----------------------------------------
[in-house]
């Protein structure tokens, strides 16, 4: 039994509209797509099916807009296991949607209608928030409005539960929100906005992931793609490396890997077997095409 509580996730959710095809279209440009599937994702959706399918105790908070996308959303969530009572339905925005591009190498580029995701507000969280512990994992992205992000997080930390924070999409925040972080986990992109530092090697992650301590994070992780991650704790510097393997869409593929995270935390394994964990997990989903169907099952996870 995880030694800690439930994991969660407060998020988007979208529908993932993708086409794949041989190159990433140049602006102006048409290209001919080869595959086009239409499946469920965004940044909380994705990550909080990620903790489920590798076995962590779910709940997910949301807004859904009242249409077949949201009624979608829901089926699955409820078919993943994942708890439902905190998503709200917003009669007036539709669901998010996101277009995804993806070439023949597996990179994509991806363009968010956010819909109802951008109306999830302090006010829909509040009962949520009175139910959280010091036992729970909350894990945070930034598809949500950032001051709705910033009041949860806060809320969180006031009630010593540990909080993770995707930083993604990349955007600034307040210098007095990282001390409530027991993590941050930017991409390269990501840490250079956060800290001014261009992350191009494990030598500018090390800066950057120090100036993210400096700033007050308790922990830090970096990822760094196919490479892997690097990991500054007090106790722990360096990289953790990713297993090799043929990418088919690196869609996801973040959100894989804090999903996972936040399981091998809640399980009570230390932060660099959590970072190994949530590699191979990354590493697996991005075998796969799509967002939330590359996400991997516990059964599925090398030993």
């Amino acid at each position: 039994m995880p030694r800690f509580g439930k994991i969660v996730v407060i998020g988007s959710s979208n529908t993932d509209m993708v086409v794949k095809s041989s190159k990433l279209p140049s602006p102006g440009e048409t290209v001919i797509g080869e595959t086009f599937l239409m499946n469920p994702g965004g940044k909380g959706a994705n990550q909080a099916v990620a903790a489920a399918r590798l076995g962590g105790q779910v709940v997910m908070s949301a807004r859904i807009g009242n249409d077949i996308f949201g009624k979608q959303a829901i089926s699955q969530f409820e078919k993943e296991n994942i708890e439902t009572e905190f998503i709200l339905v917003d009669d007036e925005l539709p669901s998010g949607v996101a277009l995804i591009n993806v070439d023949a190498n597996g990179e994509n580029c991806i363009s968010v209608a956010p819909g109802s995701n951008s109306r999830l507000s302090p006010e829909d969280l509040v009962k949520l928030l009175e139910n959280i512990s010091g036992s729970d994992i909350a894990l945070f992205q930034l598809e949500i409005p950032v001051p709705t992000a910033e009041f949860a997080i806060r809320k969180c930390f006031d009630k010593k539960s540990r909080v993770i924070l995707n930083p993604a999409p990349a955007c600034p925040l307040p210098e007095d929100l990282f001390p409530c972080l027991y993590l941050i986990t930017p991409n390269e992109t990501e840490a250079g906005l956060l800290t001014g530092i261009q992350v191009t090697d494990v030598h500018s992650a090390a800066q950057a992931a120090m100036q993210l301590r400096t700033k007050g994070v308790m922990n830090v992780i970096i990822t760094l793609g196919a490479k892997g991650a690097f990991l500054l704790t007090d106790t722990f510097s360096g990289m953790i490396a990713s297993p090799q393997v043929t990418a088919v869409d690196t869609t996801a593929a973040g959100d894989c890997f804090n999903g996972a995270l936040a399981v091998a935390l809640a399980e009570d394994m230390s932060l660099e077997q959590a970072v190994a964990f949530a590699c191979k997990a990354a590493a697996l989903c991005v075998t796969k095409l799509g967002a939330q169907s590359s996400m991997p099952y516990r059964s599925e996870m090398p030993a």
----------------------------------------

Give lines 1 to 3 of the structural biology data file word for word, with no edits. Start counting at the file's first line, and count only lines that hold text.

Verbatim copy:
[in-house]
């Protein structure tokens, strides 16, 4: 039994509209797509099916807009296991949607209608928030409005539960929100906005992931793609490396890997077997095409 509580996730959710095809279209440009599937994702959706399918105790908070996308959303969530009572339905925005591009190498580029995701507000969280512990994992992205992000997080930390924070999409925040972080986990992109530092090697992650301590994070992780991650704790510097393997869409593929995270935390394994964990997990989903169907099952996870 995880030694800690439930994991969660407060998020988007979208529908993932993708086409794949041989190159990433140049602006102006048409290209001919080869595959086009239409499946469920965004940044909380994705990550909080990620903790489920590798076995962590779910709940997910949301807004859904009242249409077949949201009624979608829901089926699955409820078919993943994942708890439902905190998503709200917003009669007036539709669901998010996101277009995804993806070439023949597996990179994509991806363009968010956010819909109802951008109306999830302090006010829909509040009962949520009175139910959280010091036992729970909350894990945070930034598809949500950032001051709705910033009041949860806060809320969180006031009630010593540990909080993770995707930083993604990349955007600034307040210098007095990282001390409530027991993590941050930017991409390269990501840490250079956060800290001014261009992350191009494990030598500018090390800066950057120090100036993210400096700033007050308790922990830090970096990822760094196919490479892997690097990991500054007090106790722990360096990289953790990713297993090799043929990418088919690196869609996801973040959100894989804090999903996972936040399981091998809640399980009570230390932060660099959590970072190994949530590699191979990354590493697996991005075998796969799509967002939330590359996400991997516990059964599925090398030993």
């Amino acid at each position: 039994m995880p030694r800690f509580g439930k994991i969660v996730v407060i998020g988007s959710s979208n529908t993932d509209m993708v086409v794949k095809s041989s190159k990433l279209p140049s602006p102006g440009e048409t290209v001919i797509g080869e595959t086009f599937l239409m499946n469920p994702g965004g940044k909380g959706a994705n990550q909080a099916v990620a903790a489920a399918r590798l076995g962590g105790q779910v709940v997910m908070s949301a807004r859904i807009g009242n249409d077949i996308f949201g009624k979608q959303a829901i089926s699955q969530f409820e078919k993943e296991n994942i708890e439902t009572e905190f998503i709200l339905v917003d009669d007036e925005l539709p669901s998010g949607v996101a277009l995804i591009n993806v070439d023949a190498n597996g990179e994509n580029c991806i363009s968010v209608a956010p819909g109802s995701n951008s109306r999830l507000s302090p006010e829909d969280l509040v009962k949520l928030l009175e139910n959280i512990s010091g036992s729970d994992i909350a894990l945070f992205q930034l598809e949500i409005p950032v001051p709705t992000a910033e009041f949860a997080i806060r809320k969180c930390f006031d009630k010593k539960s540990r909080v993770i924070l995707n930083p993604a999409p990349a955007c600034p925040l307040p210098e007095d929100l990282f001390p409530c972080l027991y993590l941050i986990t930017p991409n390269e992109t990501e840490a250079g906005l956060l800290t001014g530092i261009q992350v191009t090697d494990v030598h500018s992650a090390a800066q950057a992931a120090m100036q993210l301590r400096t700033k007050g994070v308790m922990n830090v992780i970096i990822t760094l793609g196919a490479k892997g991650a690097f990991l500054l704790t007090d106790t722990f510097s360096g990289m953790i490396a990713s297993p090799q393997v043929t990418a088919v869409d690196t869609t996801a593929a973040g959100d894989c890997f804090n999903g996972a995270l936040a399981v091998a935390l809640a399980e009570d394994m230390s932060l660099e077997q959590a970072v190994a964990f949530a590699c191979k997990a990354a590493a697996l989903c991005v075998t796969k095409l799509g967002a939330q169907s590359s996400m991997p099952y516990r059964s599925e996870m090398p030993a």